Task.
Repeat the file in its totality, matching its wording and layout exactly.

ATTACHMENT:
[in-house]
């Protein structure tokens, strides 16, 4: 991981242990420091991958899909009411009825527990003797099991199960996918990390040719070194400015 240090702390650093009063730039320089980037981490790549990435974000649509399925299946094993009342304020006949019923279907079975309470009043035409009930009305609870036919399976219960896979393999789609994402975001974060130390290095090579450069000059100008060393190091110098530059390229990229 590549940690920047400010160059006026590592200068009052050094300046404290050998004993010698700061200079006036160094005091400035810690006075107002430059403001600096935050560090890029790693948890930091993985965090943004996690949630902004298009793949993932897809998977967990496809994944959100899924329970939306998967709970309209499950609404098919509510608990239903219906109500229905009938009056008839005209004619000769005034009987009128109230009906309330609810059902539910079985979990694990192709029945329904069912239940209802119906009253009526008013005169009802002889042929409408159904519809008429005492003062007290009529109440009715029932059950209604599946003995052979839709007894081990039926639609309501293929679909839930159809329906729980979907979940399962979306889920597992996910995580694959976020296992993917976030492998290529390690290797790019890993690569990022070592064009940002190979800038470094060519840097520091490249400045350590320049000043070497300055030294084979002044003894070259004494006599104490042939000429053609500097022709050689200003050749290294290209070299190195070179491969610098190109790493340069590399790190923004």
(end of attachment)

[in-house]
């Protein structure tokens, strides 16, 4: 991981242990420091991958899909009411009825527990003797099991199960996918990390040719070194400015 240090702390650093009063730039320089980037981490790549990435974000649509399925299946094993009342304020006949019923279907079975309470009043035409009930009305609870036919399976219960896979393999789609994402975001974060130390290095090579450069000059100008060393190091110098530059390229990229 590549940690920047400010160059006026590592200068009052050094300046404290050998004993010698700061200079006036160094005091400035810690006075107002430059403001600096935050560090890029790693948890930091993985965090943004996690949630902004298009793949993932897809998977967990496809994944959100899924329970939306998967709970309209499950609404098919509510608990239903219906109500229905009938009056008839005209004619000769005034009987009128109230009906309330609810059902539910079985979990694990192709029945329904069912239940209802119906009253009526008013005169009802002889042929409408159904519809008429005492003062007290009529109440009715029932059950209604599946003995052979839709007894081990039926639609309501293929679909839930159809329906729980979907979940399962979306889920597992996910995580694959976020296992993917976030492998290529390690290797790019890993690569990022070592064009940002190979800038470094060519840097520091490249400045350590320049000043070497300055030294084979002044003894070259004494006599104490042939000429053609500097022709050689200003050749290294290209070299190195070179491969610098190109790493340069590399790190923004």